Swedish Museum of Natural History, Department of Geology.
    Karlsson, Andreas
    Swedish Museum of Natural History, Department of Geology.
    Holtstam, Dan
    Swedish Museum of Natural History, Department of Geology.
    Långban - a cornucopia for new mineral species?2021Conference paper (Other academic)
    Download full text (pdf)
    Långban - cornucopia
  • 32.
    Langhof, Jörgen
    et al.
    Swedish Museum of Natural History, Department of Geology.
    Larsen, Alf Olav
    Nordrum, Fred Steinar
    Berylliummineraler fra Langöy, Kargerö2017In: Norsk mineralsymposium 2017 / [ed] Alf Olav Larsen & Torfinn Kjaernet, Stathelle, 2017, p. 5-15Conference paper (Other academic)
  • 33.
    Langhof, Jörgen
    et al.
    Swedish Museum of Natural History, Department of Geology.
    Secher, Karsten
    Stockmann, Gabrielle
    Sturkell, Erik
    Grönländsk kryolit - 130 år med gruvdrift2017In: Geologiskt Forum, ISSN 1104-4721, no 96, p. 12-17Article in journal (Other (popular science, discussion, etc.))
  • 34.
    Langhof, Jörgen
    et al.
    Swedish Museum of Natural History, Department of Geology.
    Skoda, Radek
    Plasil, Jakub
    Jonsson, Erik
    Copjakova, Renata
    Vasinova Galiova, Michaela
    Redefinition of thalenite-(Y) and descreditation of fluorthalenite-(Y): A re-investigation of type material from the Österby pegmatite, Dalarna, Sweden, and from additional localities2015In: Mineralogical magazine, ISSN 0026-461X, E-ISSN 1471-8022, Vol. 79, no 4, p. 965-983Article in journal (Refereed)
  • 35.
    Langhof, Jörgen
    et al.
    Swedish Museum of Natural History, Department of Geology.
    Strand, Urban
    Swedish Museum of Natural History, Department of Geology.
    Celebert besök i Långban2015In: Långbansnytt, ISSN 1650-4968, Vol. 21, no 1, p. 4-8Article in journal (Other (popular science, discussion, etc.))
  • 36.
    Langhof, Jörgen
    et al.
    Swedish Museum of Natural History, Department of Geology.
    Strand, Urban
    Swedish Museum of Natural History, Department of Geology.
    Molybdofyllitens ursprung spårat2015In: Långbansnytt, ISSN 1650-4968, Vol. 21, no 1, p. 9-13Article in journal (Other (popular science, discussion, etc.))
  • 37. Larsen, Alf Olav
    et al.
    Langhof, Jörgen
    Swedish Museum of Natural History, Department of Geology.
    Karlsson, Andreas
    Swedish Museum of Natural History, Department of Geology.
    Fantehullet på Oteröy - lokaliteten for Tellef Dahlls angivelige nye grunnstoff norvegium2019In: Norskt Mineralsymposium 2019 / [ed] Alf Olav Larsen & Torfinn Kjaernet, 2019, p. 93-101Conference paper (Other academic)
  • 38.
    Stockmann, Gabrielle
    Department of Geological Sciences, Stockholm University, Sweden.
    Skelton, Alasdair (Contributor)
    Department of Geological Sciences, Stockholm University, Sweden.
    Brüchert, Volker (Contributor)
    Department of Geological Sciences, Stockholm University, Sweden.
    Balic-Zunic, Tonci (Contributor)
    Department of Geosciences and Natural Resource Management, University of Copenhagen, Denmark.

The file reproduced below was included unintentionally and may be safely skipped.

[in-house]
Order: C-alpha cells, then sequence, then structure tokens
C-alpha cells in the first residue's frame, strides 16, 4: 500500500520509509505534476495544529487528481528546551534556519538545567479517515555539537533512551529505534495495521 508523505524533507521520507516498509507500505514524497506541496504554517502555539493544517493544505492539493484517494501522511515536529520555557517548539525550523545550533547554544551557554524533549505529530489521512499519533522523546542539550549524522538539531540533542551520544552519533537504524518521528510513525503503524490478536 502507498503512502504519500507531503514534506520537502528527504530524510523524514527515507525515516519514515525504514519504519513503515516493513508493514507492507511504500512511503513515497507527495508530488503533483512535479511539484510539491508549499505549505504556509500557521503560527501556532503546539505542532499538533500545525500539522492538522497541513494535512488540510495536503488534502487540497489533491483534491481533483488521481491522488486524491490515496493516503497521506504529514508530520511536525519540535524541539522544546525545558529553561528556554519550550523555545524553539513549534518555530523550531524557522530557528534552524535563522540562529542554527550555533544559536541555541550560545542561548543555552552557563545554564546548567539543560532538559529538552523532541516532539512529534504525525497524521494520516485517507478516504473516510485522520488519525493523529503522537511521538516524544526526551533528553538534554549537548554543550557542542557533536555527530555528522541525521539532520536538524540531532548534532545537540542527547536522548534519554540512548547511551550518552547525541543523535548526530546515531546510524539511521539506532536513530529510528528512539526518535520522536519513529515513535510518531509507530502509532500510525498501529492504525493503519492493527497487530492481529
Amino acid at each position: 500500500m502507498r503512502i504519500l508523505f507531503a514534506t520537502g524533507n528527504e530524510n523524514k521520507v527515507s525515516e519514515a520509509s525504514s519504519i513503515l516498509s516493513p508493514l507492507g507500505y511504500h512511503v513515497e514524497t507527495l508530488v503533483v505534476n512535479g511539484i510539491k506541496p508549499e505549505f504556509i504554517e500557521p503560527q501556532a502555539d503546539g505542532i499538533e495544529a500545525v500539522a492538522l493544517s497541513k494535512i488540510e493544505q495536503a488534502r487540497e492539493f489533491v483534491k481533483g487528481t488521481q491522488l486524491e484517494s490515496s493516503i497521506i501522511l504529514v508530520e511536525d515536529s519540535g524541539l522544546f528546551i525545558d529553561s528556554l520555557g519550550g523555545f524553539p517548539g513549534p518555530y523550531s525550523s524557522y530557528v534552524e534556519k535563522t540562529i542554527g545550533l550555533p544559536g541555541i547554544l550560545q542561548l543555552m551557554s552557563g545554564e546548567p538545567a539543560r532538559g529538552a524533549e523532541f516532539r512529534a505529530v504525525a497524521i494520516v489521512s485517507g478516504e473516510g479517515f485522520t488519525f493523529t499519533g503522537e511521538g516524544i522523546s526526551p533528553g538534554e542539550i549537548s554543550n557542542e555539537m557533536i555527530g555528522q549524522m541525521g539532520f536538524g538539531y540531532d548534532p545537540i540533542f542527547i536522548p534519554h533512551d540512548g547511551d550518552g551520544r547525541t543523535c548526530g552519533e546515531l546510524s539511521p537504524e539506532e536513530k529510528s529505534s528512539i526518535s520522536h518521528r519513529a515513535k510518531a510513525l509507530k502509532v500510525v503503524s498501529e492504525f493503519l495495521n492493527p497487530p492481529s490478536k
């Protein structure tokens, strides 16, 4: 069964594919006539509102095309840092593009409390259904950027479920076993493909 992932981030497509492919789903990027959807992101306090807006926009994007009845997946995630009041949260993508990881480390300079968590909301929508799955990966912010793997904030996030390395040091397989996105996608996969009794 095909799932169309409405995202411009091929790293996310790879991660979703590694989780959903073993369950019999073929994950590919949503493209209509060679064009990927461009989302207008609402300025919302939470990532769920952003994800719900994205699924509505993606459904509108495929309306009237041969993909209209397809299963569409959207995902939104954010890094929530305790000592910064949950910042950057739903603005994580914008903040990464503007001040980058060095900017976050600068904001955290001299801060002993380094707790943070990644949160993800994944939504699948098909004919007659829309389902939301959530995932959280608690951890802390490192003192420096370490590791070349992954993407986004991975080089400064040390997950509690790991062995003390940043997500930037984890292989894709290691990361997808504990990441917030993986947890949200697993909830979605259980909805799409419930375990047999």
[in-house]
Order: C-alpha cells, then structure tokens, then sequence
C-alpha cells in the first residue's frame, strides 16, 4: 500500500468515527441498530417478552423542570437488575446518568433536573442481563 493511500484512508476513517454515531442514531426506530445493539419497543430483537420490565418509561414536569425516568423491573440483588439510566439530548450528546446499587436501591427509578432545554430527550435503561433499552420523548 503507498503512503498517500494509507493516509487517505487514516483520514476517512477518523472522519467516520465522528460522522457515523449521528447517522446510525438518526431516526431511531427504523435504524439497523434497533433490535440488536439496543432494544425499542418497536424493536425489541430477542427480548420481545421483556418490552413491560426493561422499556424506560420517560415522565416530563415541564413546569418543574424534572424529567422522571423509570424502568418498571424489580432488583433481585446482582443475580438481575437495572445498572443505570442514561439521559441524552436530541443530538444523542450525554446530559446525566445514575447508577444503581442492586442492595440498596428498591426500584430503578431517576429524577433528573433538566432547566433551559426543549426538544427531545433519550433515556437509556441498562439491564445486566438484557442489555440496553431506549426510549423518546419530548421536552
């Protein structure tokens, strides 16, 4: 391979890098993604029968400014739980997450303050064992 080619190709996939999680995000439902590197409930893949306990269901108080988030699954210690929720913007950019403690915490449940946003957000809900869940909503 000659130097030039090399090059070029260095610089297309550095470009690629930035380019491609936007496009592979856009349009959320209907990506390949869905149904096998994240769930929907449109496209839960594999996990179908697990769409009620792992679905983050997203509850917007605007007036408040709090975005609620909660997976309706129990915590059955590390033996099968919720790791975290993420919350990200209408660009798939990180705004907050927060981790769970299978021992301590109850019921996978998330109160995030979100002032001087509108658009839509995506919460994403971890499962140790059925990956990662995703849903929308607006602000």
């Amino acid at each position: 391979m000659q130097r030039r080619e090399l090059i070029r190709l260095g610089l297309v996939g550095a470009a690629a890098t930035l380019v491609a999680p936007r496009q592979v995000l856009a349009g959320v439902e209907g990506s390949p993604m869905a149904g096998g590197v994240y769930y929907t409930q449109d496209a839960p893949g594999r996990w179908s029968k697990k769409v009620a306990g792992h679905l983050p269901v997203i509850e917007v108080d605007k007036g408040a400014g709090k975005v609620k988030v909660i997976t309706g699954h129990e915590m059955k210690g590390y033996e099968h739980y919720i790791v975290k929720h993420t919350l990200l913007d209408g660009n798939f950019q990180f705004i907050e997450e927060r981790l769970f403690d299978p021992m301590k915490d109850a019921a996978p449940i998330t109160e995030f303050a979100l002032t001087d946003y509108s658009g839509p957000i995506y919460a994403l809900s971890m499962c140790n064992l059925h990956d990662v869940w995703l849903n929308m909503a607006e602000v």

Langhof, Jörgen (Contributor)
    Swedish Museum of Natural History, Department of Geology.
    Skogby, Henrik (Contributor)
    Swedish Museum of Natural History, Department of Geology.
    Karlsson, Andreas (Contributor)
    Swedish Museum of Natural History, Department of Geology.
    Control of a calcite inhibitor (phosphate) and temperature on ikaite precipitation in Ikka Fjord, southwest Greenland2018In: Applied Geochemistry, ISSN 0883-2927, E-ISSN 1872-9134, Vol. 89, p. 11-22Article in journal (Refereed)
    Abstract [en]

    Ikaite (CaCO3·6H2O) forms submarine tufa columns in Ikka Fjord, SW Greenland. This unique occurrence is thought to relate to aqueous phosphate concentration and low water temperatures (<6 °C). Phosphate ions are well-known inhibitors of calcite precipitation and Ikka Fjord has a naturally high-phosphate groundwater system that when mixing with seawater leads to the precipitation of ikaite. In the study presented here, experiments simulating conditions of Ikka Fjord show that a) the formation of ikaite is unrelated to the aqueous phosphate concentration (0–263 μmol/kg PO43−) in 0.1 M NaHCO3/0.1 M Na2CO3 solutions mixing with seawater at 5 °C and pH 9.6–10.6, and b) ikaite forms at temperatures up to 15 °C without phosphate and in open beakers exposed to air. Instead, supersaturation of ikaite and the seawater composition are the likely factors causing ikaite to precipitate in Ikka Fjord. This study shows that adding Mg2+ to a NaHCO3/Na2CO3 – CaCl2 mixed solution leads to the formation of ikaite along with hydrated Mg carbonates, which points to the high Mg2+ concentration of seawater, another known inhibitor of calcite, as a key factor promoting ikaite formation. In experiments at 10 and 15 °C, increasing amounts of either nesquehonite (Mg(HCO3)(OH)·2H2O) or an amorphous phase co-precipitate with ikaite. At 20 °C, only the amorphous phase is formed. In warming Arctic seawater, this suggests Mg carbonate precipitation could become dominant over ikaite in the future.